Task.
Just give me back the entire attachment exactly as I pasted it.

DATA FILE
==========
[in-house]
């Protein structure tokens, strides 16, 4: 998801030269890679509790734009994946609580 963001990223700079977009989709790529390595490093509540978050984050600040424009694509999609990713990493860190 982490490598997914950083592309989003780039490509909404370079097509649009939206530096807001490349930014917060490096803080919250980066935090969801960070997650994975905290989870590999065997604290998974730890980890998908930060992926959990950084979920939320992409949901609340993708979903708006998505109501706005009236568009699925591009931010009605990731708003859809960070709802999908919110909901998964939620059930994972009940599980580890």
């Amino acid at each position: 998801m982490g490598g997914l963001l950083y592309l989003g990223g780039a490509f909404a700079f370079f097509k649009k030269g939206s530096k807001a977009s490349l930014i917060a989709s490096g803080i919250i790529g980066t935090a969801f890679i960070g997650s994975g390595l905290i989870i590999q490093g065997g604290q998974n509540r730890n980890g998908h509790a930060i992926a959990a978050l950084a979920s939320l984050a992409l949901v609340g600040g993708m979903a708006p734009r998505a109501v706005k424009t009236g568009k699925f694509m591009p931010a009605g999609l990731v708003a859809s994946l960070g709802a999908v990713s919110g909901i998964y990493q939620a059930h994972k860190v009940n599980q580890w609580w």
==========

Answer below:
[in-house]
């Protein structure tokens, strides 16, 4: 998801030269890679509790734009994946609580 963001990223700079977009989709790529390595490093509540978050984050600040424009694509999609990713990493860190 982490490598997914950083592309989003780039490509909404370079097509649009939206530096807001490349930014917060490096803080919250980066935090969801960070997650994975905290989870590999065997604290998974730890980890998908930060992926959990950084979920939320992409949901609340993708979903708006998505109501706005009236568009699925591009931010009605990731708003859809960070709802999908919110909901998964939620059930994972009940599980580890």
């Amino acid at each position: 998801m982490g490598g997914l963001l950083y592309l989003g990223g780039a490509f909404a700079f370079f097509k649009k030269g939206s530096k807001a977009s490349l930014i917060a989709s490096g803080i919250i790529g980066t935090a969801f890679i960070g997650s994975g390595l905290i989870i590999q490093g065997g604290q998974n509540r730890n980890g998908h509790a930060i992926a959990a978050l950084a979920s939320l984050a992409l949901v609340g600040g993708m979903a708006p734009r998505a109501v706005k424009t009236g568009k699925f694509m591009p931010a009605g999609l990731v708003a859809s994946l960070g709802a999908v990713s919110g909901i998964y990493q939620a059930h994972k860190v009940n599980q580890w609580w």